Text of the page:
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I have a question concerning the life cycle management of a/multiple project(s), more specific to the advantages/disadvantages of using technologies such as Maven.

Currently we work in a continuous-integration environment but lots of things still need to be manually performed (dependency management, deploying, setting up documentation, generating stats, ...). My impression is that this approach often leads to errors, miscommunications or things just are forgotten.

I know and have used Maven in the past but in smaller environments and I was always really enthusiastic about it. But I was wondering if someone could share some insights, experiences, pros, contras, ... about the use of Maven (or similar technology) in larger environments and for multiple projects.

I would like to use the suggestions made here to start the debate about moving to the next level in project management!

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2 Answers 2

up vote 6 down vote accepted

We use maven as our core build system on our huge enterprise system. It is worth its weight in gold. We use it to manage dependencies, both for third party libraries and internal modules, to package the application for deployment, to version the application, and generally to do everything else we don't feel like doing manually :-)

When coupled with something like Nexus, Maven is fantastic. Everyone's guaranteed to be working against the same dependencies, and the POM files are supported very well by IDEs such as Eclipse.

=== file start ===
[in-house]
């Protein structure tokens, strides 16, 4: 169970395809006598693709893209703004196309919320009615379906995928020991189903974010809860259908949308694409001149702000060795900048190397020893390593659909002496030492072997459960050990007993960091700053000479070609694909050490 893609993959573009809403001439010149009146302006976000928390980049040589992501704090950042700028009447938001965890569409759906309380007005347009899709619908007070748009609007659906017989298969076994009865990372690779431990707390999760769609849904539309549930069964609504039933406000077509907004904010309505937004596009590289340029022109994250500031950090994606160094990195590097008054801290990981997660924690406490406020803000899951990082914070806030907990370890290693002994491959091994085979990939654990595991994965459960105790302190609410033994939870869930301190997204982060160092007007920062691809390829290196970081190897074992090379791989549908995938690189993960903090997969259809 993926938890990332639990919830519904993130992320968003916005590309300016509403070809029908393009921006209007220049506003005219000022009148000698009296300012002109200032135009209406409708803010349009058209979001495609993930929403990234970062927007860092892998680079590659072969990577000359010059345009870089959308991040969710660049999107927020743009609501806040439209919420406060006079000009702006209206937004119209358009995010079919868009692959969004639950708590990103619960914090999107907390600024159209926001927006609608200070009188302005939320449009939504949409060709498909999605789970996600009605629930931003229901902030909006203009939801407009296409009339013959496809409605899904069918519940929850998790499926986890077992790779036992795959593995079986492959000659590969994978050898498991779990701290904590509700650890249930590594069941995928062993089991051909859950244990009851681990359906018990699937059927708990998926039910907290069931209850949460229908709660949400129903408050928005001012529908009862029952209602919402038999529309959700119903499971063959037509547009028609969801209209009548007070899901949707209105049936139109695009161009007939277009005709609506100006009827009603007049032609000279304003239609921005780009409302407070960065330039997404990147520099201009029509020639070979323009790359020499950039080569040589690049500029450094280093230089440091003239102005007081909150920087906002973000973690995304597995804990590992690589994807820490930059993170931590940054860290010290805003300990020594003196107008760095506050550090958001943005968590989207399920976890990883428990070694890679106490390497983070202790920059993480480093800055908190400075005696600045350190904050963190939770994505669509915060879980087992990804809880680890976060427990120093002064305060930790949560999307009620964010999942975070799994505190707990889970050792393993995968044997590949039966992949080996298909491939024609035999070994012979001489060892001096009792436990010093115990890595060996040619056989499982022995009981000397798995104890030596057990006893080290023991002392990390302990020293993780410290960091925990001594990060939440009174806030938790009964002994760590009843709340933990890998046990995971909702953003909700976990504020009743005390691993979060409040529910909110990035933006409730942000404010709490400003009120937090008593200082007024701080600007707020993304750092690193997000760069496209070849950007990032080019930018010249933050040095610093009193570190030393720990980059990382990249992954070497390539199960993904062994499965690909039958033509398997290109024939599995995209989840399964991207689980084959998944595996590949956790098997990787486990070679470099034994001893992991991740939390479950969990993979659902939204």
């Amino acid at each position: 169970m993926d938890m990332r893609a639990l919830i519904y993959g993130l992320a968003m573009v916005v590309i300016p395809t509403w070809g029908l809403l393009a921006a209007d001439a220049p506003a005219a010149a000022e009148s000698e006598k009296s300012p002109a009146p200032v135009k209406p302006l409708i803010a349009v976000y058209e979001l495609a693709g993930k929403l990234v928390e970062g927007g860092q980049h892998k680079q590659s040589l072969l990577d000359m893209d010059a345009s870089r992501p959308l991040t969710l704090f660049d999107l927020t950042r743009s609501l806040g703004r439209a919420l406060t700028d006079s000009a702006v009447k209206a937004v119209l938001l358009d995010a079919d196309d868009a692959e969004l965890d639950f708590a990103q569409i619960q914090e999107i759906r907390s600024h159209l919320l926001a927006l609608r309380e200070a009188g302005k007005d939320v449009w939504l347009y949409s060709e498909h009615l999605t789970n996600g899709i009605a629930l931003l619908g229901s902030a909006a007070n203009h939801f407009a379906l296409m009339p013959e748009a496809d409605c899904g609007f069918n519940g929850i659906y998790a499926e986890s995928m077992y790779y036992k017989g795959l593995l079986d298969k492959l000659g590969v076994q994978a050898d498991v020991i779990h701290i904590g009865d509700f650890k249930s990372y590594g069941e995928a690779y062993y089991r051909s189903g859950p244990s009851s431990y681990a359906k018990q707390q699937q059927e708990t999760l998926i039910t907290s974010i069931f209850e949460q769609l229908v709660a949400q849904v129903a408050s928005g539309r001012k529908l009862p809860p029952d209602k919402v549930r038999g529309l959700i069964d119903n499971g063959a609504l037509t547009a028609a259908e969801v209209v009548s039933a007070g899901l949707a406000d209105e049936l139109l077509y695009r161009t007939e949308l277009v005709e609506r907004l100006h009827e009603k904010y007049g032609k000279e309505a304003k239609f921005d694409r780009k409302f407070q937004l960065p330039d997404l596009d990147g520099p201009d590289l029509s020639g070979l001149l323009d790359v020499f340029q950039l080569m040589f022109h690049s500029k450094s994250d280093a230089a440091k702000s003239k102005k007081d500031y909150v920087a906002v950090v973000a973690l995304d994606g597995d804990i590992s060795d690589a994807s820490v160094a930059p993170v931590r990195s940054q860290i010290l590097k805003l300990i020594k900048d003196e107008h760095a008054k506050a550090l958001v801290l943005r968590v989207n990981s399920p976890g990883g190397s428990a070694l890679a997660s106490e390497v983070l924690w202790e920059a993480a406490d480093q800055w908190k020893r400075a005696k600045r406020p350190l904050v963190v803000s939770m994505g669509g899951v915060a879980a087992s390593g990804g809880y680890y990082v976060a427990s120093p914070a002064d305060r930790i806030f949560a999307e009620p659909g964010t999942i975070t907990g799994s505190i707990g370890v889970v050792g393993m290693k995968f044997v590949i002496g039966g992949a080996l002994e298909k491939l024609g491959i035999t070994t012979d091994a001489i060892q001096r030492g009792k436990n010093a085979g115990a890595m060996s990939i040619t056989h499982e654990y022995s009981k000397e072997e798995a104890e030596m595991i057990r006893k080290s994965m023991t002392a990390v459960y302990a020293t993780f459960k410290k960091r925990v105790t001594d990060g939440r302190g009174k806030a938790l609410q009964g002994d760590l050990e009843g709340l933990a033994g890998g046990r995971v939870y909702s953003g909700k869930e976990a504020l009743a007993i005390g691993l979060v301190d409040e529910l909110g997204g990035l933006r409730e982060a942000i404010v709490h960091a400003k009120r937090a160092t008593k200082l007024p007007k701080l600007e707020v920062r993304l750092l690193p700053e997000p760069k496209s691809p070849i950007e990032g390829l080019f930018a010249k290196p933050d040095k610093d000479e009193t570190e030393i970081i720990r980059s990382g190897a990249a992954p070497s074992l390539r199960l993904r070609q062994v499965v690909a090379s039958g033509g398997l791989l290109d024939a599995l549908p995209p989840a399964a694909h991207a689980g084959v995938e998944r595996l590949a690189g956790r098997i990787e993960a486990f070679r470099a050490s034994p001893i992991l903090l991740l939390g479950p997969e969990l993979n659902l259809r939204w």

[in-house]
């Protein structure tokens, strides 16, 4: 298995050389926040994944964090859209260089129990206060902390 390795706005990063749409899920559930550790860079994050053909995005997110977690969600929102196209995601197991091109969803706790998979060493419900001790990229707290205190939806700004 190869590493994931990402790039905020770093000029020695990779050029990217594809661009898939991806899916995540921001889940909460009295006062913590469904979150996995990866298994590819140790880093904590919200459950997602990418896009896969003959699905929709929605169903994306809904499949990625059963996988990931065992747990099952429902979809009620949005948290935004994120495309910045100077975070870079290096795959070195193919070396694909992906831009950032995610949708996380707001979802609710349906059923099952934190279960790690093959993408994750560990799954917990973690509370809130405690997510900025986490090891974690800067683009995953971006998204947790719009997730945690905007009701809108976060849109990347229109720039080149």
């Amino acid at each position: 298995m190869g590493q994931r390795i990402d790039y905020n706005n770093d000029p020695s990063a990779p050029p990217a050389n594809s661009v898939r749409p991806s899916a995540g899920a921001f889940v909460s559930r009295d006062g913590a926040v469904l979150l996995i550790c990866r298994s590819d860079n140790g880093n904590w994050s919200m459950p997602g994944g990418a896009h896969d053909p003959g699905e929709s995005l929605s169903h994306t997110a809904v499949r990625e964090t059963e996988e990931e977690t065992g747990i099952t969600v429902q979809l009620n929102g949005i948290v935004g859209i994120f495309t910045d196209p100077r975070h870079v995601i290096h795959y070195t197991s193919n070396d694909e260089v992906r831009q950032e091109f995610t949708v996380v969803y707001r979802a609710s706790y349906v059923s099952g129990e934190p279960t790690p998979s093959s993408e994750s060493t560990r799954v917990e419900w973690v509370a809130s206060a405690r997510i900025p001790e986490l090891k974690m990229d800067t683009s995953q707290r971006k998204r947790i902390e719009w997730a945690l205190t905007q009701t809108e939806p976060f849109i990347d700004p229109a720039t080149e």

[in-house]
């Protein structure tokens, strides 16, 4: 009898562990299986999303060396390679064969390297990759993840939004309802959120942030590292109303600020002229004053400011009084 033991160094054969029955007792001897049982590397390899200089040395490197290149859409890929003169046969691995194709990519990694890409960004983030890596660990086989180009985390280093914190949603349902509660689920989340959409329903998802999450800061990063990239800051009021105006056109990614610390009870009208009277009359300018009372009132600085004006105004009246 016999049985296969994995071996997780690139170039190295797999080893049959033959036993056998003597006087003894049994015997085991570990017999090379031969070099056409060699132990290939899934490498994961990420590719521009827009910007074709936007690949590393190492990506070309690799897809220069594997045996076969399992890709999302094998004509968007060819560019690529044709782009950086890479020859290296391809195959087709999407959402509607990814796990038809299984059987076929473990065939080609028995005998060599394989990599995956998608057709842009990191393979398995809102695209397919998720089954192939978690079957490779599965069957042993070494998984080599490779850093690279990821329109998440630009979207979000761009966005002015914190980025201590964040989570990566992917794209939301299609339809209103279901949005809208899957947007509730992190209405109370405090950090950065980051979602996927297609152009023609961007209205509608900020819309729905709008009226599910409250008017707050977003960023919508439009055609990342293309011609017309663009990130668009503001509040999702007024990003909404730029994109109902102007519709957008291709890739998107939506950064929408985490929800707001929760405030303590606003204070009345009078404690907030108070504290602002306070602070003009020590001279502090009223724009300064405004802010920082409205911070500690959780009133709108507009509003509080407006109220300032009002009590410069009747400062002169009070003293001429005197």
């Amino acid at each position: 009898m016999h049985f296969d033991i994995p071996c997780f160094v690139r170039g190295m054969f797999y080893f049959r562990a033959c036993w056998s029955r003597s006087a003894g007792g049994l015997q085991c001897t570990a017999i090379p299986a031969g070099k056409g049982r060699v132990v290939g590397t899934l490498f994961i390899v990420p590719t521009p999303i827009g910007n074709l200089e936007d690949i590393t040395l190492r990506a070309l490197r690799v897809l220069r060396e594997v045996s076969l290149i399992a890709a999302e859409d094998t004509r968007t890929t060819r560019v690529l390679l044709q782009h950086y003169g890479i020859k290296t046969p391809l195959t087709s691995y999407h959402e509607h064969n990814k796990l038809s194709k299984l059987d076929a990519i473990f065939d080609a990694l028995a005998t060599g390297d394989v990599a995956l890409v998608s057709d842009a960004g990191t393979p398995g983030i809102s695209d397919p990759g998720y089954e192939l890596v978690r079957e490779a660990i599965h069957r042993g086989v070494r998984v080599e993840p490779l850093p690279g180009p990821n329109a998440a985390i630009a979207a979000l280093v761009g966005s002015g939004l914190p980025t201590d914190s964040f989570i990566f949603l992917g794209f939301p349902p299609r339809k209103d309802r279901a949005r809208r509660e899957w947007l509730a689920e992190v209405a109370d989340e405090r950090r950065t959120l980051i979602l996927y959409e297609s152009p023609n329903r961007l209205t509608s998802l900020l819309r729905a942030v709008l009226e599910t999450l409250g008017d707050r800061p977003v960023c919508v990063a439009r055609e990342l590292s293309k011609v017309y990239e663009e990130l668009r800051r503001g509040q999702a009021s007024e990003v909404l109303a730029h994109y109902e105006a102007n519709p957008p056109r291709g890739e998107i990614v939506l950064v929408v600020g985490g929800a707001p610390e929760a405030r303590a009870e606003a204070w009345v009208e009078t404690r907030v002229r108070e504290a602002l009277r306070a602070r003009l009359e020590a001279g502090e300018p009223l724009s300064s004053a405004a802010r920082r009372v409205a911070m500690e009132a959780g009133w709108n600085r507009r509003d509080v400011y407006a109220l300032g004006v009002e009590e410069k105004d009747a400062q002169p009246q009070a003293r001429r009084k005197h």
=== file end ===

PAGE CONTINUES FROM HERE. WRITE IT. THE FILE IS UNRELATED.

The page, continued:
I couldn't go back to doing stuff without Maven; it's just too useful.

The only cons I can think of is that working with Maven means you have to think like Maven - your projects must be done the Maven way and you must show other non-maven devs how to make their projects in the maven way. It has a non-trivial learning curve.

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Yes, running an internal Nexus server is probably essential for managing in-house libraries and releases. It's a fringe benefit, but I love how having Maven-based projects means we can forego the usual IDE religious arguments, and people can just use what they're comfortable with! –  RonU Mar 29 '12 at 15:10
    
Another option for having a corporate Maven repository is Apache Archiva. –  adrianboimvaser May 10 '13 at 18:09

If your application is tightly bound to something like an Apache Ant then you would need to do a lot of changes w.r.t. to the way you manage, build, deploy or even run test cases, though not necessarily all. With Maven you have a well defined life-cycle.

It is true that you would have to do things the way Maven asks you to do but there are sometimes ways around it (e.g overriding the standard project structure).

But once you have everything in place working with Maven, life would definitely be a lot simpler and manageable.

Maven comes with IDE support and many plugins so you can choose the plugins you need.

The only problem is the documentation. As it is still growing, it isn't the very best.

Hope this useful link helps. Maven, an Introduction and Comparison with Apache Ant.

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